The Athlon II P320 has a 20 Watt lower Maximum TDP than the Core i7-2630QM 4-Core. However, the Core i7-2630QM 4-Core was created with a 13 nm smaller manufacturing technology. Overall, by taking both into account, the Core i7-2630QM 4-Core is likely the CPU with the lower heat production and power requirements, but there really isn't much in it.

The Core i7-2630QM 4-Core has an on-board GPU, which means that it will be capable of running basic graphics applications (i.e., games) without the need for a dedicated graphics card. The Athlon II P320, however, does not, and you will probably have to look for a dedicated card if you wish to use it at all.

For in-depth GPU comparisons with the HD i7 2630QM, click on the following GPU overview comparison icon (visible throughout Game-Debate), and choose a GPU from the list to compare against:

On-board GPUs tend to be fairly awful in comparison to dedicated cards from the likes of AMD or Nvidia, but as they are built into the CPU, they also tend to be cheaper and require far less power to run (this makes them a good choice for laptops). We would recommend a dedicated card for running the latest games, but integrated GPUs are improving all the time and casual gamers may find less recent games perform perfectly acceptably.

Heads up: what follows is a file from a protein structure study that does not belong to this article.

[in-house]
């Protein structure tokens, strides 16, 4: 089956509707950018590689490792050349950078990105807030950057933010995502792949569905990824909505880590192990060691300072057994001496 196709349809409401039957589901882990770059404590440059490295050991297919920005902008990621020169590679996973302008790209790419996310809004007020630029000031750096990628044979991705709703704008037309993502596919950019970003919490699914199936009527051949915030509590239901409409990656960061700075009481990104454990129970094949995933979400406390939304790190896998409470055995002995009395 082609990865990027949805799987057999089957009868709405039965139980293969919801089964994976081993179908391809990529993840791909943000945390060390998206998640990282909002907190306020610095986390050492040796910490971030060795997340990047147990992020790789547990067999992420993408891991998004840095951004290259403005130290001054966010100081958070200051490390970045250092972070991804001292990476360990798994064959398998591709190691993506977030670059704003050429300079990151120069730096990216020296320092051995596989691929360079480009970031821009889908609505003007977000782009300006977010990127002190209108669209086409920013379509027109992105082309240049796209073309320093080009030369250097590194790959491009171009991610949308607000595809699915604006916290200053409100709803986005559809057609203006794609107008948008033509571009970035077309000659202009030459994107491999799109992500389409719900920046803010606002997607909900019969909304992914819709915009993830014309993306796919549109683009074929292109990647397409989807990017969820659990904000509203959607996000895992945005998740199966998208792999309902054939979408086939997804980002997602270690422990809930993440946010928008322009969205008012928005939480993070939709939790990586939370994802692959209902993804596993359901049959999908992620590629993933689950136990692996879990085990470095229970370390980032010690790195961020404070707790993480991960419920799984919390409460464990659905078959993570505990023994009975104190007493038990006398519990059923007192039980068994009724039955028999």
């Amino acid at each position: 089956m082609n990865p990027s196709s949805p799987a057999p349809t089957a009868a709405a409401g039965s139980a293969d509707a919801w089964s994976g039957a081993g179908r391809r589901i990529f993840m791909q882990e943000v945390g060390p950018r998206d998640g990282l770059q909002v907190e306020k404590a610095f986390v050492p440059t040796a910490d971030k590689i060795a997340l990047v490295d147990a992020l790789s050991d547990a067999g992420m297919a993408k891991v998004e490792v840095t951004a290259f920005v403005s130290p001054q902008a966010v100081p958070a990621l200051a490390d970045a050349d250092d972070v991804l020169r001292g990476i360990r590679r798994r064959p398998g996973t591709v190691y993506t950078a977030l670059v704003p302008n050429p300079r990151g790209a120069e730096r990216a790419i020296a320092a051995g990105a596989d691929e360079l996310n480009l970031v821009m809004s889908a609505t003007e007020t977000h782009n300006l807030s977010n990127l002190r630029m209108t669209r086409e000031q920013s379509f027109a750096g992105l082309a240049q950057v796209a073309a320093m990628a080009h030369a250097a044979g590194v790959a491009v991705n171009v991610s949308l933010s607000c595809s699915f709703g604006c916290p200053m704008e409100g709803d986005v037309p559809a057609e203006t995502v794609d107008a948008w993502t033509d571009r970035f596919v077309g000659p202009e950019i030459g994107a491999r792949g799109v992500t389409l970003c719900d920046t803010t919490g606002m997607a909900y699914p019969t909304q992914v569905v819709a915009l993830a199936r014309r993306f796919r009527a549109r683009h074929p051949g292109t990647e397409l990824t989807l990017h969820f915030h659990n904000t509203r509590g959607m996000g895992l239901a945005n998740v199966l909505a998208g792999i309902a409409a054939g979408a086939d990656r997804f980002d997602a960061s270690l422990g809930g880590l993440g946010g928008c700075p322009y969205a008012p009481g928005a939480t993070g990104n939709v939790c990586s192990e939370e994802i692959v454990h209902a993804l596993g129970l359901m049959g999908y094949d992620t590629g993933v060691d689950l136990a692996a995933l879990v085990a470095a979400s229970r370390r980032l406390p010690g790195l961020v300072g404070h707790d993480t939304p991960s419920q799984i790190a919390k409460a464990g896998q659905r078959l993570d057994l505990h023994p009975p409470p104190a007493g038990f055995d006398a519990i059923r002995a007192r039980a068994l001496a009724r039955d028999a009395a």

CPU Core Details

CPU CodenameSandy BridgeChamplain
MoBo SocketrPGA 988A / B / Socket G1 / G2Socket S1g4
Notebook CPUyesyes
Release Date09 Jan 201112 May 2010
CPU LinkGD LinkGD Link
Approved

CPU Technical Specifications

CPU Cores4vs2
CPU Threads8vs-
Clock Speed2 GHzvs2.1 GHz
Turbo Frequency2.9 GHzvs-
Max TDP45 Wvs25 W
Lithography32 nmvs45 nm
Bit Width64 Bitvs-
Max Temperature100°Cvs-
Virtualization Technologynovsno
Comparison

CPU Cache and Memory